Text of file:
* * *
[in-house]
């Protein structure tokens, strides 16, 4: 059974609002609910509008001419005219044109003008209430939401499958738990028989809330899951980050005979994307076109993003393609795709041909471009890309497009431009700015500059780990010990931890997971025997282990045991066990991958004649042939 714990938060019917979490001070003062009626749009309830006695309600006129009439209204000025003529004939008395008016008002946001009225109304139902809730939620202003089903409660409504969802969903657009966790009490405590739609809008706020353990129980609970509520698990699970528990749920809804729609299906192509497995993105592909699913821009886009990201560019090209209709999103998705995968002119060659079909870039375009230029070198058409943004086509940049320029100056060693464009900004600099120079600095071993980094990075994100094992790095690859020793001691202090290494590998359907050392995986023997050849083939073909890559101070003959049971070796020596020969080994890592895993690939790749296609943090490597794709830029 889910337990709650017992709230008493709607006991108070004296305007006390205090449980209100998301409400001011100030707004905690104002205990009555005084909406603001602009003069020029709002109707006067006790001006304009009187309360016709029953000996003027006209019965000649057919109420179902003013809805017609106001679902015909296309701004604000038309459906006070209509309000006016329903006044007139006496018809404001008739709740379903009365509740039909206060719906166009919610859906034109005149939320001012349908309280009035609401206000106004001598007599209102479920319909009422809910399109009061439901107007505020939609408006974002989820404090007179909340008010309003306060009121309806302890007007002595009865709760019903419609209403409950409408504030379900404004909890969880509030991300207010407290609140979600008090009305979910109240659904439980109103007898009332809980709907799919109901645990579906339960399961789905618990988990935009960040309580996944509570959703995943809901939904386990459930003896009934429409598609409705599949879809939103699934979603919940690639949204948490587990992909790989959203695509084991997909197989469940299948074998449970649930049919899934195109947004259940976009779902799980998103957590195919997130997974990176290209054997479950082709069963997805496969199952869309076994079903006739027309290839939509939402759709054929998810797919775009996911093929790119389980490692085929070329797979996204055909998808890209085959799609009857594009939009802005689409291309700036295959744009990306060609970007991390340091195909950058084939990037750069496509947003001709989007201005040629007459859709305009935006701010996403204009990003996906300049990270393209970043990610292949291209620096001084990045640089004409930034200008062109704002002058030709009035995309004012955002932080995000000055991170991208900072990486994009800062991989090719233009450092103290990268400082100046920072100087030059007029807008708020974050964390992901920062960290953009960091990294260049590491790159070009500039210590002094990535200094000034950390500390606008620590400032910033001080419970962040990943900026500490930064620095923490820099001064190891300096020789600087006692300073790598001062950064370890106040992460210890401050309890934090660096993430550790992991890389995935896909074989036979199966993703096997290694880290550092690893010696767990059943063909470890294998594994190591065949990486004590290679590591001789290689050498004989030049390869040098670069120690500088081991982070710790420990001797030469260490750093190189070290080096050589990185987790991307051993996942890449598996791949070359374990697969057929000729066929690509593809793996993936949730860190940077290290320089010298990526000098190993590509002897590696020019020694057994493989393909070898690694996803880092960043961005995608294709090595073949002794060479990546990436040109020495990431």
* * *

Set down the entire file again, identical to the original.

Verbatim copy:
[in-house]
């Protein structure tokens, strides 16, 4: 059974609002609910509008001419005219044109003008209430939401499958738990028989809330899951980050005979994307076109993003393609795709041909471009890309497009431009700015500059780990010990931890997971025997282990045991066990991958004649042939 714990938060019917979490001070003062009626749009309830006695309600006129009439209204000025003529004939008395008016008002946001009225109304139902809730939620202003089903409660409504969802969903657009966790009490405590739609809008706020353990129980609970509520698990699970528990749920809804729609299906192509497995993105592909699913821009886009990201560019090209209709999103998705995968002119060659079909870039375009230029070198058409943004086509940049320029100056060693464009900004600099120079600095071993980094990075994100094992790095690859020793001691202090290494590998359907050392995986023997050849083939073909890559101070003959049971070796020596020969080994890592895993690939790749296609943090490597794709830029 889910337990709650017992709230008493709607006991108070004296305007006390205090449980209100998301409400001011100030707004905690104002205990009555005084909406603001602009003069020029709002109707006067006790001006304009009187309360016709029953000996003027006209019965000649057919109420179902003013809805017609106001679902015909296309701004604000038309459906006070209509309000006016329903006044007139006496018809404001008739709740379903009365509740039909206060719906166009919610859906034109005149939320001012349908309280009035609401206000106004001598007599209102479920319909009422809910399109009061439901107007505020939609408006974002989820404090007179909340008010309003306060009121309806302890007007002595009865709760019903419609209403409950409408504030379900404004909890969880509030991300207010407290609140979600008090009305979910109240659904439980109103007898009332809980709907799919109901645990579906339960399961789905618990988990935009960040309580996944509570959703995943809901939904386990459930003896009934429409598609409705599949879809939103699934979603919940690639949204948490587990992909790989959203695509084991997909197989469940299948074998449970649930049919899934195109947004259940976009779902799980998103957590195919997130997974990176290209054997479950082709069963997805496969199952869309076994079903006739027309290839939509939402759709054929998810797919775009996911093929790119389980490692085929070329797979996204055909998808890209085959799609009857594009939009802005689409291309700036295959744009990306060609970007991390340091195909950058084939990037750069496509947003001709989007201005040629007459859709305009935006701010996403204009990003996906300049990270393209970043990610292949291209620096001084990045640089004409930034200008062109704002002058030709009035995309004012955002932080995000000055991170991208900072990486994009800062991989090719233009450092103290990268400082100046920072100087030059007029807008708020974050964390992901920062960290953009960091990294260049590491790159070009500039210590002094990535200094000034950390500390606008620590400032910033001080419970962040990943900026500490930064620095923490820099001064190891300096020789600087006692300073790598001062950064370890106040992460210890401050309890934090660096993430550790992991890389995935896909074989036979199966993703096997290694880290550092690893010696767990059943063909470890294998594994190591065949990486004590290679590591001789290689050498004989030049390869040098670069120690500088081991982070710790420990001797030469260490750093190189070290080096050589990185987790991307051993996942890449598996791949070359374990697969057929000729066929690509593809793996993936949730860190940077290290320089010298990526000098190993590509002897590696020019020694057994493989393909070898690694996803880092960043961005995608294709090595073949002794060479990546990436040109020495990431």